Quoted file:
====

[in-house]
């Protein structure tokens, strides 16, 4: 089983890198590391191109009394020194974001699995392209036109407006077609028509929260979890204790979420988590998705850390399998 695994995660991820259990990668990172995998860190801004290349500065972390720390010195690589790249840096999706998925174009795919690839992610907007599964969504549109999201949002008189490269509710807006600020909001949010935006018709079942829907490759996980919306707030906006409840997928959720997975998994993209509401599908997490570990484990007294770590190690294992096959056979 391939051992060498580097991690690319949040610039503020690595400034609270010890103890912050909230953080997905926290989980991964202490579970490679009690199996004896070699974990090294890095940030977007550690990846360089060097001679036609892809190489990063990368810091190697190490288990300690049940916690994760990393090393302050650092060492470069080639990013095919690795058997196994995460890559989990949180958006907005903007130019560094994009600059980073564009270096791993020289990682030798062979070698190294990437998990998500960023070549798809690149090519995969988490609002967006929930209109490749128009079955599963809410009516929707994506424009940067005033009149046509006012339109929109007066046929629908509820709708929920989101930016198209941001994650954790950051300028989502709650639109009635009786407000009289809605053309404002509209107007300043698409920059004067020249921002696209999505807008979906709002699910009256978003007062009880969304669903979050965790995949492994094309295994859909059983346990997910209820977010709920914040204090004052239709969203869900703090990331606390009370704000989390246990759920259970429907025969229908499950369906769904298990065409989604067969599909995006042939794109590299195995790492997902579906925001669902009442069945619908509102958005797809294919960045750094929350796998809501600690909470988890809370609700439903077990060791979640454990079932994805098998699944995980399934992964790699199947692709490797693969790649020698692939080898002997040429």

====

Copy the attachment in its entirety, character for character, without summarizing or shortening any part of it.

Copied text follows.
[in-house]
């Protein structure tokens, strides 16, 4: 089983890198590391191109009394020194974001699995392209036109407006077609028509929260979890204790979420988590998705850390399998 695994995660991820259990990668990172995998860190801004290349500065972390720390010195690589790249840096999706998925174009795919690839992610907007599964969504549109999201949002008189490269509710807006600020909001949010935006018709079942829907490759996980919306707030906006409840997928959720997975998994993209509401599908997490570990484990007294770590190690294992096959056979 391939051992060498580097991690690319949040610039503020690595400034609270010890103890912050909230953080997905926290989980991964202490579970490679009690199996004896070699974990090294890095940030977007550690990846360089060097001679036609892809190489990063990368810091190697190490288990300690049940916690994760990393090393302050650092060492470069080639990013095919690795058997196994995460890559989990949180958006907005903007130019560094994009600059980073564009270096791993020289990682030798062979070698190294990437998990998500960023070549798809690149090519995969988490609002967006929930209109490749128009079955599963809410009516929707994506424009940067005033009149046509006012339109929109007066046929629908509820709708929920989101930016198209941001994650954790950051300028989502709650639109009635009786407000009289809605053309404002509209107007300043698409920059004067020249921002696209999505807008979906709002699910009256978003007062009880969304669903979050965790995949492994094309295994859909059983346990997910209820977010709920914040204090004052239709969203869900703090990331606390009370704000989390246990759920259970429907025969229908499950369906769904298990065409989604067969599909995006042939794109590299195995790492997902579906925001669902009442069945619908509102958005797809294919960045750094929350796998809501600690909470988890809370609700439903077990060791979640454990079932994805098998699944995980399934992964790699199947692709490797693969790649020698692939080898002997040429």